You can do a lot yourself, cheaply, to reduce the hot air coming in and stop the cool air from going out
Dear New Frugal You,
My wife and I own a home built in the 1960s. It gets a lot of direct sunlight and very little shade. Last summer our electric bills were painful! Besides stuffing the attic full of insulation, what can I do? — Josh
You’ve got the right idea. Cooling your home in the summer can be very unfrugal, especially if your home wasn’t built in the past 20 years. So let’s put together a plan to help reduce your electric bills this summer.
There are three primary ways to reduce the cost of cooling:
- Reduce the amount of heat that enters your house from outside.
- Cut the amount of heat generated inside your house.
- Improve the efficiency of your air conditioning system.
Let’s begin with reducing the outside heat entering your home. As you say, your home gets lot of sunlight and has very little shade. That’s a problem. Experts say that the main source of heat buildup is sunlight being absorbed through the roof and walls of your home.If you don’t have shade trees, you can’t grow them overnight. But if you plan on remaining in the house for a while consider planting some trees on the sunny side of your home. Ask for help in selecting the trees that will grow fastest and provide the most shade, without being water-hogs.
The next best thing to a big shade tree is to provide good insulation and patch spots where outside air can invade your living space. Begin by making sure you have sufficient insulation in all the outside walls and in your attic. A local home center can tell you what R value you need based on where you live.
Adding insulation is often a good do-it-yourself job, especially in areas where there’s no trouble accessing the area to be insulated. Both the tools and the work are fairly simple.
Even with proper insulation your attic will still get hot. You want to prevent that heat from entering the living space below. One way to do that is to make sure you have enough insulation between the attic floor and rooms below.
Another way is to keep the attic itself cooler is with an attic fan. The fan pulls hot air out and replaces it with cooler outside air. The result can be a dramatic drop in temperature inside the attic and cooler air in the living space below.
Next, search your living areas for places where outside air has access through walls, doors and windows. Older homes are particularly vulnerable. It’s not uncommon when all the little cracks are added up for it to be the same as having a window wide open all day!
How can you find all those cracks? Slowly walk around the outside walls of your home with a lit candle. The flame and smoke will alert you to any drafts. Fix them with one of the many weather-stripping and caulking products available.
Another thing to consider is the sunlight streaming through windows, especially southern and western windows. Stand near the window on a sunny day and you’ll feel the heat. Outside awnings are ideal. But window tint, inside drapes or sunshades can work well, too. Plus, they won’t cost much money.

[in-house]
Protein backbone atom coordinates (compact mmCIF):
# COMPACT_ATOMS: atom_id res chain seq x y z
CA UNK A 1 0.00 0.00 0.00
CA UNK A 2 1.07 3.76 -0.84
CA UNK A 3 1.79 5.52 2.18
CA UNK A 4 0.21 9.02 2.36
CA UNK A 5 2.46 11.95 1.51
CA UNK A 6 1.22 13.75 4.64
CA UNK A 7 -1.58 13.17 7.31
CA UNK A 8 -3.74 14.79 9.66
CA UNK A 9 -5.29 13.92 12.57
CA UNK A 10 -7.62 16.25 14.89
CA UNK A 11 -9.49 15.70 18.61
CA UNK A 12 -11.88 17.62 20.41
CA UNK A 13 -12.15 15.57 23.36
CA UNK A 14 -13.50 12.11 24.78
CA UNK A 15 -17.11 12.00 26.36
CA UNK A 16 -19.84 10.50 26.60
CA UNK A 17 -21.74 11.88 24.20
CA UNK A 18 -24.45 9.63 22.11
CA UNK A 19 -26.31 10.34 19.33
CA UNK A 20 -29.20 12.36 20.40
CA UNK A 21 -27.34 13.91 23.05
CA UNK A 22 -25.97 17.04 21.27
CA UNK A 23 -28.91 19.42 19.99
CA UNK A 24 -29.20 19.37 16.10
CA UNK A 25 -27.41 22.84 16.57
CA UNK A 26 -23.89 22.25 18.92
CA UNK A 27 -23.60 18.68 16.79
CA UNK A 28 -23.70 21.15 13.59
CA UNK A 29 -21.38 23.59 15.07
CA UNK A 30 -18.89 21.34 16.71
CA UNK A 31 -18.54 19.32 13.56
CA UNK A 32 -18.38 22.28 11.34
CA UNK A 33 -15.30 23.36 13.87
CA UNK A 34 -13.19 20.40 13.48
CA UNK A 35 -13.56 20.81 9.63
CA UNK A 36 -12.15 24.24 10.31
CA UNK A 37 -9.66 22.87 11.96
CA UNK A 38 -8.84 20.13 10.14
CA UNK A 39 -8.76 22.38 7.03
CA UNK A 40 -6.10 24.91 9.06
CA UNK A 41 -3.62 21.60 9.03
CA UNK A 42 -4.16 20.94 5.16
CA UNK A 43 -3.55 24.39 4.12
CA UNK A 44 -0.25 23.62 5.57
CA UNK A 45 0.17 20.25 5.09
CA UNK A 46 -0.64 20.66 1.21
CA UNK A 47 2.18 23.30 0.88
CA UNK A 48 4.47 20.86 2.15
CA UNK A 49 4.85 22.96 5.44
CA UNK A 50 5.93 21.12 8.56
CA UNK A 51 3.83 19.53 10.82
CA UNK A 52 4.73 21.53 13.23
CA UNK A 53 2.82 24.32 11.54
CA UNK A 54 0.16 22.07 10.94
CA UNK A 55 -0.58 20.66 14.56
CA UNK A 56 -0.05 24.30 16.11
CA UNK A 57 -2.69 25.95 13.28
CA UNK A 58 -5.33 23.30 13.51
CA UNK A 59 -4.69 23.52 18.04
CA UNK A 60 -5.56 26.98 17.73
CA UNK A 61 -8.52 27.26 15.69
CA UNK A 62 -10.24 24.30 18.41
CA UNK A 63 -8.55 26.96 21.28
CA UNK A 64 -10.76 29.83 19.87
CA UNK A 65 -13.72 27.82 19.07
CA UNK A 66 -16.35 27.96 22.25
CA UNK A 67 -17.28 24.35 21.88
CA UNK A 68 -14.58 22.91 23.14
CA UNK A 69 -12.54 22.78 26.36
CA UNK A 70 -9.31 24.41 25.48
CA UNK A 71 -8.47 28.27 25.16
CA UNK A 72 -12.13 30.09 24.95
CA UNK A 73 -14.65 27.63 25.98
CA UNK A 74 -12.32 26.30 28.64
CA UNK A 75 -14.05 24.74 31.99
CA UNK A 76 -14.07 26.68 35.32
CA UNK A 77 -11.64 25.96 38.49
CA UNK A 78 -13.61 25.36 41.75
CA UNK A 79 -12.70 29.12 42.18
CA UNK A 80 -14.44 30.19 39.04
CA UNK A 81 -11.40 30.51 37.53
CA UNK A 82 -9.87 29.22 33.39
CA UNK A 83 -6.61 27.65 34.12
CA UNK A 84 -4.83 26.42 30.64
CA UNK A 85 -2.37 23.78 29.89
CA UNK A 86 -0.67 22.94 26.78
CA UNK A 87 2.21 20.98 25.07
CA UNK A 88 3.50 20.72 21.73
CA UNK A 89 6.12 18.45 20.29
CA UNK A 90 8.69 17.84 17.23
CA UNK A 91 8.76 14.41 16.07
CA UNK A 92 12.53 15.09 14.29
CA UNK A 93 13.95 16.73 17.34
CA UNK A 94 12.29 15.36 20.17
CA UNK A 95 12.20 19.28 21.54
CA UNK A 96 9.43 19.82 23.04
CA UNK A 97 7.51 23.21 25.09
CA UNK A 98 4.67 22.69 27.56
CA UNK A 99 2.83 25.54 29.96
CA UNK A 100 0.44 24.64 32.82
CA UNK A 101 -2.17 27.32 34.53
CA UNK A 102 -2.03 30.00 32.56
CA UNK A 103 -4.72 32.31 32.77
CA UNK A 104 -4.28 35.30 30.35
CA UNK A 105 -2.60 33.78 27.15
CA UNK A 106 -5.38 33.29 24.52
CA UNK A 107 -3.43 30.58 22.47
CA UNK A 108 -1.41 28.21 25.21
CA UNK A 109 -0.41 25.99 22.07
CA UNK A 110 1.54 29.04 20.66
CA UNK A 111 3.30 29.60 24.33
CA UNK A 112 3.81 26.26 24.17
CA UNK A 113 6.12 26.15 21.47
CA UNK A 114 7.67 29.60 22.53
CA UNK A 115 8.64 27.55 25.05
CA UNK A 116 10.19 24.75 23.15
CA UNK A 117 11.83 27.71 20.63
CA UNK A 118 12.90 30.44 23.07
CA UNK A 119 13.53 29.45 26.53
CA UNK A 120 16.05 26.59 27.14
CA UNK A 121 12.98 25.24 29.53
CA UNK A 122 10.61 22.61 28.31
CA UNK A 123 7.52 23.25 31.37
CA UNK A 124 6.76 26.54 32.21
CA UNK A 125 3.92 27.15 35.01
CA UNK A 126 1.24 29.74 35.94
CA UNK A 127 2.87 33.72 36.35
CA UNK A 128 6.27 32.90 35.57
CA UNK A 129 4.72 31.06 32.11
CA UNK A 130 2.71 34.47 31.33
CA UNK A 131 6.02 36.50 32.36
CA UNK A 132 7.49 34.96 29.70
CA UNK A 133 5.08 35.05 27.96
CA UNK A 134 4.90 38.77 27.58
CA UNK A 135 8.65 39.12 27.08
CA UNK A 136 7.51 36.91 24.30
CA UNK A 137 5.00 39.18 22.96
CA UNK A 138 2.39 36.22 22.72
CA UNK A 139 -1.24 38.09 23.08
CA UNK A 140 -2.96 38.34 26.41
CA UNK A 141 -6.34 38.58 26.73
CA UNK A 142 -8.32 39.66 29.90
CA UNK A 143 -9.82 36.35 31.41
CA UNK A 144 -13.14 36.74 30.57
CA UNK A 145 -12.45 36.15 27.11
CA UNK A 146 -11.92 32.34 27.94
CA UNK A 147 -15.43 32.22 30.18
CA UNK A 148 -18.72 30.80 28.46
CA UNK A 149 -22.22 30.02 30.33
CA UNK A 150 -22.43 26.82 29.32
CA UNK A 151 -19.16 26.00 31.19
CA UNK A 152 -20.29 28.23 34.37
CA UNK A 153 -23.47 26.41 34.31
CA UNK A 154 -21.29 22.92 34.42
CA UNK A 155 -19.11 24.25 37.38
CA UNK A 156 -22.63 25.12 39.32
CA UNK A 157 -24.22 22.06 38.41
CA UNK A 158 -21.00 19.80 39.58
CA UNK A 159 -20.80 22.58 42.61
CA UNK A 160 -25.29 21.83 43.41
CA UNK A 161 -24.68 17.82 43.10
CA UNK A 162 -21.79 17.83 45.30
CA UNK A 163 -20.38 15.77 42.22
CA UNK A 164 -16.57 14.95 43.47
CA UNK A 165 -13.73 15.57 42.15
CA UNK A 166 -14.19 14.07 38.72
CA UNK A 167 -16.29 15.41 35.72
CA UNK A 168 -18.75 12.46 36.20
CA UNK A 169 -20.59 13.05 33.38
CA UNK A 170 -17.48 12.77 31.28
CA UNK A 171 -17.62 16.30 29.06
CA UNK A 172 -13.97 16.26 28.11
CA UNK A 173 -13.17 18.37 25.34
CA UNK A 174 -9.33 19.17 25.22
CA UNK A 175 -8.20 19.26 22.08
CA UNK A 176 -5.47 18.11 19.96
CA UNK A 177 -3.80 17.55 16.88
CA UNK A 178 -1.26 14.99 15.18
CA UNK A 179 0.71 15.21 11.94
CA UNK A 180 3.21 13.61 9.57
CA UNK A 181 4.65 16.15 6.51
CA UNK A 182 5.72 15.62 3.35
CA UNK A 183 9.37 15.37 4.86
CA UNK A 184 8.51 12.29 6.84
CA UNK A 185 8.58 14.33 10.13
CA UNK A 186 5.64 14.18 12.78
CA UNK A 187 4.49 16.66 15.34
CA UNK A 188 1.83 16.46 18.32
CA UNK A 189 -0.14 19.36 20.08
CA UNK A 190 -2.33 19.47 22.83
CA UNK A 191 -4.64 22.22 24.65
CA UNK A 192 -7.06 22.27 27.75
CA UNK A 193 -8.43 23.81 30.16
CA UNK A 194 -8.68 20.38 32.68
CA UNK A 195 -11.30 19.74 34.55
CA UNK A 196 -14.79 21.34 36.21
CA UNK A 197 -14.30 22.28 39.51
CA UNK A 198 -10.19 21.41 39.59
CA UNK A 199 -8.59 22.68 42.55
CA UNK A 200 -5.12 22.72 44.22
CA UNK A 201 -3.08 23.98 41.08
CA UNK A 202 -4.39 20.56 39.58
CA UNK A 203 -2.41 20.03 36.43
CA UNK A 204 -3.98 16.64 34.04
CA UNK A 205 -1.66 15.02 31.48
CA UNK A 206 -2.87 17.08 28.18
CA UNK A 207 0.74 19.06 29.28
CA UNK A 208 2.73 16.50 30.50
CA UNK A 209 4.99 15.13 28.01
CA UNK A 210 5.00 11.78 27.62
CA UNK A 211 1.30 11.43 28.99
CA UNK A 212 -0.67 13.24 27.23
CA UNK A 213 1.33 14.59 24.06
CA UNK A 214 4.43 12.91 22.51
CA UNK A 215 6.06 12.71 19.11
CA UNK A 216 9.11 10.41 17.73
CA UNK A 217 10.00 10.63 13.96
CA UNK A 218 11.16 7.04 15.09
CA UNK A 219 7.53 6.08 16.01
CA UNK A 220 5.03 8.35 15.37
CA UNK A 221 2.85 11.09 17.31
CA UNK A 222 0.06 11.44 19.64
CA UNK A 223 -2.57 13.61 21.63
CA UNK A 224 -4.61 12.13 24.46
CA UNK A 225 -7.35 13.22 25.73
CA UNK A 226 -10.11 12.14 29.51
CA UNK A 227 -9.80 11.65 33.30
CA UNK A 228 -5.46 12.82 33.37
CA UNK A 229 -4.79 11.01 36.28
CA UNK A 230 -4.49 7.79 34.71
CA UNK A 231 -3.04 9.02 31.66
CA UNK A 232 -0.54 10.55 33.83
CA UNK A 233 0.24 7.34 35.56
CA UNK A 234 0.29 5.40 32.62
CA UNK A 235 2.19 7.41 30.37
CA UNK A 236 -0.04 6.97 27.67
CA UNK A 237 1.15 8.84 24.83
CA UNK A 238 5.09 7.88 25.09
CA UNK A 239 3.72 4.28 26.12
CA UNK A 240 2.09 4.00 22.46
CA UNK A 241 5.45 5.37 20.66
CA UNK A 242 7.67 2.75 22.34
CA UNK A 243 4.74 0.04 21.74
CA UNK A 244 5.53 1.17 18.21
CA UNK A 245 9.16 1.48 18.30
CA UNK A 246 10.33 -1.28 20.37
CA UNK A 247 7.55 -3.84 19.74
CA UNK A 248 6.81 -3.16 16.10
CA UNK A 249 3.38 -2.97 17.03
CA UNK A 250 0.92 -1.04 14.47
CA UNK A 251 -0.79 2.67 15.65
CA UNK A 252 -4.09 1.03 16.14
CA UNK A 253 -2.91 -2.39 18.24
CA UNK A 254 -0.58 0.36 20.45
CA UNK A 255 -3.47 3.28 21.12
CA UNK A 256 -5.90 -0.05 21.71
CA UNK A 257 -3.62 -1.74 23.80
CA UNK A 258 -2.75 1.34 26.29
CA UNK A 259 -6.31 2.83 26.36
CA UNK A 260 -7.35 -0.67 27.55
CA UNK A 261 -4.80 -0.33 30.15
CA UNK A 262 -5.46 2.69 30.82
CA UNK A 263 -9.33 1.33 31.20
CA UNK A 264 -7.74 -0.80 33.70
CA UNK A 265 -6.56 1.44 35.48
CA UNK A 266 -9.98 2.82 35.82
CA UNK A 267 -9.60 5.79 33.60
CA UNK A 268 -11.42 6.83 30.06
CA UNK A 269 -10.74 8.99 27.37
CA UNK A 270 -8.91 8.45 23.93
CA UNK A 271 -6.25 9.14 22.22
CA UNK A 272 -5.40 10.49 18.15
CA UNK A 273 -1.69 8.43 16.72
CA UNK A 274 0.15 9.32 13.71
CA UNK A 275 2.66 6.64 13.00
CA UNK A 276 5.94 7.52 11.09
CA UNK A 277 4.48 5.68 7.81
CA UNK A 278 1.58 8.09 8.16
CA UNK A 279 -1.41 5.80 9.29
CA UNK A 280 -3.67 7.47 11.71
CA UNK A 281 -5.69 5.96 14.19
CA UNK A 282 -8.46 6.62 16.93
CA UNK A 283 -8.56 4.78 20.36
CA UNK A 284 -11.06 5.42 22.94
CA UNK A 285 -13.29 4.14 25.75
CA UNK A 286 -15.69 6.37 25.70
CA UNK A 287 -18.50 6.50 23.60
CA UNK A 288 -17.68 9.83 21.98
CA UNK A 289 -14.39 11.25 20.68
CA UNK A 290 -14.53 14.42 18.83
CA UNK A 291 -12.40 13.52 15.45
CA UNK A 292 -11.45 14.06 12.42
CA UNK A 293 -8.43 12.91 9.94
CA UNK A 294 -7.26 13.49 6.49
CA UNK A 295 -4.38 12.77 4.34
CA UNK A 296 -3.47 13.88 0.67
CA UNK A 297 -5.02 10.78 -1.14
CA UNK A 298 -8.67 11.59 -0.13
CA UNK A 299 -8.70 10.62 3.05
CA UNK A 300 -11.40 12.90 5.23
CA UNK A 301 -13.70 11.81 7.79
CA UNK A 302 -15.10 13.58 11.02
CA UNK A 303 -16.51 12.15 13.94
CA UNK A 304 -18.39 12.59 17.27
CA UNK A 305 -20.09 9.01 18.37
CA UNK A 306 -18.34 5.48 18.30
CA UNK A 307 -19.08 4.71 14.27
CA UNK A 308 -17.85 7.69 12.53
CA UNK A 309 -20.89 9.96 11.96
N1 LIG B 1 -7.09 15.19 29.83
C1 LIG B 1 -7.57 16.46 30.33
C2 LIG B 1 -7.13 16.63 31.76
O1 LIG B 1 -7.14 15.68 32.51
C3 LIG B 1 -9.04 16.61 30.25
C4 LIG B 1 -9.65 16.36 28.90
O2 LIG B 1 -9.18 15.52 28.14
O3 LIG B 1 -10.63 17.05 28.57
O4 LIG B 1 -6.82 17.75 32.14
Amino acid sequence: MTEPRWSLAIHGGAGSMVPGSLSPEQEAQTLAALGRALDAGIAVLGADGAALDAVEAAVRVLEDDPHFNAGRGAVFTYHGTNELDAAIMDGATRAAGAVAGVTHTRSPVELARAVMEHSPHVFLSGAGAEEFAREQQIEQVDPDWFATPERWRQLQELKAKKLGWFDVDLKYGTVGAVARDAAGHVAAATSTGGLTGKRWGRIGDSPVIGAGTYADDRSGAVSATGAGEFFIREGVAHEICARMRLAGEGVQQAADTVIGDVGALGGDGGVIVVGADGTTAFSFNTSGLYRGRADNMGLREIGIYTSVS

You may be tempted to buy newer more energy efficient windows. That may be a good choice, but be sure to work through the financing before you make a decision. The payback period depends on many factors that are unique to each home.
Josh, once you’ve kept heat outside, it’s time to look at heat sources inside your home. The biggest causes are cooking and drying clothes. Try to move some of your cooking outdoors. It’s a great time to use your grill. Minimize oven use. Instead, use your microwave and slow cooker — anything to keep heat out of your kitchen.
Summer is also a great time to line dry clothes. It’s healthier for both you and your clothing to spend some time outdoors. And it’s frugal, too. You’ll save the cost of running your dryer plus the extra AC needed to remove the heat it generates.
The final step is to make sure that your AC system is working as efficiently as possible. Begin by looking at the outside portion of the system. Part of its job is to distribute the hot air it removed from your house.
Ideally, the system will be in shade and have adequate airflow to dissipate the heat. Are there bushes, fences or anything else that prevents airflow? Cut them back to five feet or so away from the compressor. Add shrubbery or fences to provide shade.
Have your system checked by a professional, not only to see that the compressor is running well, but that the ductwork and inside fan are working efficiently. Clean or replace dirty air conditioner filters monthly.
You’ll want to use fans and set your thermostat in the upper 70s. Air that’s moving feels 2 degrees colder. And, adjusting your thermostat from 72 to 78 will reduce your bill by 20 percent.
Finally, a little cool psychology. Our minds relate blues and greens to things that are cold. So it might be time to bring out those cool-color throw pillows and slip covers. There’s nothing wrong with tricking yourself into being comfortable.
Now is a great time to get started. You have a month or so to get the work accomplished and you’ll enjoy the benefits all summer long.
I hope that you have a frugally cool summer!
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